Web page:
(4) How did Justice Frankfurter define and defend the fundamental fairness doctrine? In Rochin, Justice Frankfurter applied the fundamental fairness doctrine by delineating the general fairness of the case using the Bill of Rights as primary source in which either the Constitution was or was not followed. Fundamental fairness, according to Frankfurter, asks if it is reasonable that society would view what happened to Rochin as proper and if fundamentally the manner in which he was treated was improper -- in fact so ingrained in the basis of American society that what happened violated the nature of an "implicit" standard of legal and governmental behavior (Samaha, p. 38).
(5) Q4- How did Justice Black define and defend the incorporation doctrine? Black found that the law must be faithful in its adherence to the Bill of Rights because it is a fundamental protection of civil liberty. Essentially, Black was stating that ideas of culture and society may change over time, but that there are certainly fundamental ideas that do not… just because something offends or does not offend a state law at a specific time, without allowing for the Bill of Rights to be incorporated into state law based on individual rights, the nature of the Constitution would be imperiled (Samaha, p. 38).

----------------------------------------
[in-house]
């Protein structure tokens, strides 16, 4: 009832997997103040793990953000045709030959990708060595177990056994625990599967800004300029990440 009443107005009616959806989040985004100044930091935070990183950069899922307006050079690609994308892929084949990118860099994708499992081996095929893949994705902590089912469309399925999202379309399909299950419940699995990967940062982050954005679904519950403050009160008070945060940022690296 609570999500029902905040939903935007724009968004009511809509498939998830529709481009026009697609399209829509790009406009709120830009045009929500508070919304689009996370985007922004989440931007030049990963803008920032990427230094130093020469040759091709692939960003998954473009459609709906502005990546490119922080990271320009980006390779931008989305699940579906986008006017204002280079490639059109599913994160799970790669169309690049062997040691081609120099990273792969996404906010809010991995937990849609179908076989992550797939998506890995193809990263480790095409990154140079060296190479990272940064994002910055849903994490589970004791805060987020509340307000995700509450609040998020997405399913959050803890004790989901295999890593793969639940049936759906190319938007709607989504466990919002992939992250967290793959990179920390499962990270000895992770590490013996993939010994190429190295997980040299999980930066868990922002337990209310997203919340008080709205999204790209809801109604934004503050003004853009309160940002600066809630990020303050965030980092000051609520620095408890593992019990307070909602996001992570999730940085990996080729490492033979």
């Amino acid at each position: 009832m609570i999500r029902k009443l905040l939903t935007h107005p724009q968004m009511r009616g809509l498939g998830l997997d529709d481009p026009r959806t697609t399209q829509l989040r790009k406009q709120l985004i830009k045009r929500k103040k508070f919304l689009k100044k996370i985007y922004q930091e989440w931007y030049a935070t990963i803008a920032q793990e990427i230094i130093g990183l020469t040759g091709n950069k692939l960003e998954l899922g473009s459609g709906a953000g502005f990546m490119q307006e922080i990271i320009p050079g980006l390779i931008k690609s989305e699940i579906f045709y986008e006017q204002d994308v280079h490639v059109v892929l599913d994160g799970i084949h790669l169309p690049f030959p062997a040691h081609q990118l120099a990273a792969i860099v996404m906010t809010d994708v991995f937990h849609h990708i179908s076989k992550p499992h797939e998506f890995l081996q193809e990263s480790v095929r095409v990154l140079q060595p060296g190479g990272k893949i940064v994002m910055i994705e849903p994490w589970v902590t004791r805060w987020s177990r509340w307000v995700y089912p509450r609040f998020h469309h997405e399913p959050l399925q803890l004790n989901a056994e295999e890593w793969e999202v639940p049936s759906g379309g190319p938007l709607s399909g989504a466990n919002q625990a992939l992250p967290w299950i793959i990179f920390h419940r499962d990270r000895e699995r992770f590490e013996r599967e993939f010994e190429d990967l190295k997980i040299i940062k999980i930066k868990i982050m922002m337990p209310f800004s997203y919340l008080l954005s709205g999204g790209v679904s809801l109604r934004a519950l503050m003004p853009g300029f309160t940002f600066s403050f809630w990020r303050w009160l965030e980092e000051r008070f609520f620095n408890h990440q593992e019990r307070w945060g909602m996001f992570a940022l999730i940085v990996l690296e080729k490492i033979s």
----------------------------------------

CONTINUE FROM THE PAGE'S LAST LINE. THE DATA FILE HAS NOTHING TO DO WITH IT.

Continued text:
Recommendations - In American Constitutional process, American Courts have applied portions of the Bill of Rights to state governments and state constitutions. Prior to 1925, for instance, the Bill of Rights was said to apply only to the Federal system; however under the incorporation doctrine, most of the provisos of the Bill of Rights also applied to state and local governments. The very notion is central to the idea that the Constitution applies to the entire government of the United States, that states may not selectively decide to igrnore certain portions. For example, the Fourth Amendment right against unreasonable search and seizure was decided to be incorporate in 1949 (Wolf v Colorado), so it stands to reason that Justice Black would define the use of the Bill of Rights as fundamental in Rochin (See: (Wolf v. Colorado, 1949). Thus, the Constitution, while a growing document, should have relevance that is neither time nor location based. The equal protection clause can be found in the Fourteenth Amendment of the Constitution. It simply states that, "No state shall make or enforce any law which shall abridge the privileges or immunities of citizens of the United States...nor deny to any person within its jurisdiction the equal protection of the law" (Hudson, 2002).